Yesterday's news is that the U.S. Department of Transportation, with the approval of the White House, fought behind the scenes to stop California from ...
Yesterday's news is that the U.S. Department of Transportation, with the approval of the White House, fought behind the scenes to stop California from regulating of greenhouse gas emissions produced by automobiles. Excuse me while I yawn.
California is seeking a waiver from the U.S. Environmental Protection Agency to become the first state to regulate tailpipe emissions. The White House secretly trying to influence the regulatory decisions of the EPA? We've heard that story before.
What is interesting, though, is how DOT pushed back against the California rules: by seeking the help of Democratic governors.
This week, Congressman Henry Waxman's House Oversight Committee produced 36 pages of e-mails from May and June in which DOT officials discuss their strategy. Much of the talk centers on persuading governors to submit comments to the EPA in opposition to the waiver.
Here's an e-mail from DOT Under Secretary of Policy Jeff Shane, in which he identifies Transportation Secretary Mary Peters as "S1" -- her super-cool codename:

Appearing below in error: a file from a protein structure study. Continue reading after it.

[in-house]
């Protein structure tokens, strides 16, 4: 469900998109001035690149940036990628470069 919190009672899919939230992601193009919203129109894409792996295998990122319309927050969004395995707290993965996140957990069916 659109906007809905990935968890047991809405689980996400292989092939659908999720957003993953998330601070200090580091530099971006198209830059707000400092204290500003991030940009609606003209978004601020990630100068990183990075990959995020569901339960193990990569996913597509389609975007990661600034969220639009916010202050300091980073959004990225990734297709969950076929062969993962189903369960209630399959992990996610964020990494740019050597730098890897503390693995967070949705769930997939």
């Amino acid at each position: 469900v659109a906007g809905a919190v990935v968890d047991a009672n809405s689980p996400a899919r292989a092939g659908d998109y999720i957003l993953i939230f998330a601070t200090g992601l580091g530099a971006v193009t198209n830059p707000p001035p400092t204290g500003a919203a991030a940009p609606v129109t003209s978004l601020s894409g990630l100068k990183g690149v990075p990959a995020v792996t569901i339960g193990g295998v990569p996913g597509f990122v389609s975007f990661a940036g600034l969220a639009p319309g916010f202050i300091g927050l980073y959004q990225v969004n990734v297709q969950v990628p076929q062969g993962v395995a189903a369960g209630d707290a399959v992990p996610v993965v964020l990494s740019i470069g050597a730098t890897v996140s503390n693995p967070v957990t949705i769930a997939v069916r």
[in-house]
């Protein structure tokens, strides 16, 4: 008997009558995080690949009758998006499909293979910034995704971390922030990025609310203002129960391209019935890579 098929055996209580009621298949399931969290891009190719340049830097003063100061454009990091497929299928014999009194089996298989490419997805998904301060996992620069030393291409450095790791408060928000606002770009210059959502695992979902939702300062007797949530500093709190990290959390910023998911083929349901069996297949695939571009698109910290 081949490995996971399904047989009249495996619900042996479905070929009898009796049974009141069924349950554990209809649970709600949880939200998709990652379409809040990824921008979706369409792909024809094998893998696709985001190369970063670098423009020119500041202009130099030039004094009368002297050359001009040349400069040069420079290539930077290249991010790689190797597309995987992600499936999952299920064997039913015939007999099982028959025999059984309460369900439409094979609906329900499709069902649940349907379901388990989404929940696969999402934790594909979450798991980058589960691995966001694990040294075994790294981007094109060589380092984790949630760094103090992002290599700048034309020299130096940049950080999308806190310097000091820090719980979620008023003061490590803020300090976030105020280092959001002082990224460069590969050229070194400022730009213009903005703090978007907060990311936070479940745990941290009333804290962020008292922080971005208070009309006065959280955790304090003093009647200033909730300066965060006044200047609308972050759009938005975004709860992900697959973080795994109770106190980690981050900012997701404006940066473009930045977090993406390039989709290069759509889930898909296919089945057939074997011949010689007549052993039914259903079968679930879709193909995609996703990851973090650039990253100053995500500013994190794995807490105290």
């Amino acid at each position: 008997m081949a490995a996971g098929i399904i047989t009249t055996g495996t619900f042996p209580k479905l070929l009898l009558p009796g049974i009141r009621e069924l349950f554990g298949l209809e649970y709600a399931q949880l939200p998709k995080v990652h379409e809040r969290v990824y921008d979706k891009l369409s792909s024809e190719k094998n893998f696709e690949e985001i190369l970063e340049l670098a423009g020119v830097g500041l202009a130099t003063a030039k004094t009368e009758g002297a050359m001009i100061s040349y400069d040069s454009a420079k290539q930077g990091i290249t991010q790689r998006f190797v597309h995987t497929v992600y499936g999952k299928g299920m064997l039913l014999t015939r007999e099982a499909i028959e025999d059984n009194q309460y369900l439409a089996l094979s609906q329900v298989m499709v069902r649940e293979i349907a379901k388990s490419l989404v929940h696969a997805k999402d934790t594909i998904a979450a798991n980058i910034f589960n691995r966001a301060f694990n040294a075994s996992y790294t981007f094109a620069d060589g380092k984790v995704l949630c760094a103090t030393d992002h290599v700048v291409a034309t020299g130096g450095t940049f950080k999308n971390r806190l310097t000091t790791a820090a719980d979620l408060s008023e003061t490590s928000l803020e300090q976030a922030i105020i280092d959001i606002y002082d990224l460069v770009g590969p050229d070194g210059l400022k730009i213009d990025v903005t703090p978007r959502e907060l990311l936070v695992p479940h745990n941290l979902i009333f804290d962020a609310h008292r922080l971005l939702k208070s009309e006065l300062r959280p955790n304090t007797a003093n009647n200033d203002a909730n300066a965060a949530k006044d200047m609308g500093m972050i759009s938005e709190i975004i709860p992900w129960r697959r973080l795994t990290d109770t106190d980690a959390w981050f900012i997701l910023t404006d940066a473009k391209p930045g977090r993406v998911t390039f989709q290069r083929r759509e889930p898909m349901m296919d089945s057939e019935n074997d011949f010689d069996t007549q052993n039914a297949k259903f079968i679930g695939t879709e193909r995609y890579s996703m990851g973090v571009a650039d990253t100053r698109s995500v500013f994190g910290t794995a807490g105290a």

S1 asked that we develop some ideas asap about facilitating a pushback from governors (esp. D's) and others opposed to piecemeal regulation of emissions, as per CA's waiver petition. She has heard that such objections could have an important effect on the way Congress looks at the issue.
In an era that pundits describe as hopelessly partisan, this is a clear sign that backroom scheming is still a bipartisan business. It's also gratifying to see that federal officials recognize the importance of governors in shaping national policy debates.
Did the strategy work? Based on an earlier e-mail dump from the oversight committee, the DOT targeted the governors of Michigan, Delaware, Tennessee, Indiana, South Carolina, Texas, Missouri and Kentucky, eight states with an auto industry presence. The DOT also reached out to congressmen in Ohio, but Governor Ted Strickland appears to be absent from the list.
So far as I can tell, Michigan Governor Jennifer Granholm, a Democrat, is the only one of these governors who has spoken publicly about California's waiver request since then. She has criticized the California proposal, but didn't end up submitting a formal comment to EPA.
However, four governors did submit comments to the EPA: two Democrats, Bill Richardson of New Mexico and Ted Kulongoski of Oregon, and two Republicans, Charlie Crist of Florida and Jim Douglas of Vermont. All four argued in favor of California being granted the waiver.
Chalk up another victory for bipartisanship, although it's not the one the Bush administration wanted.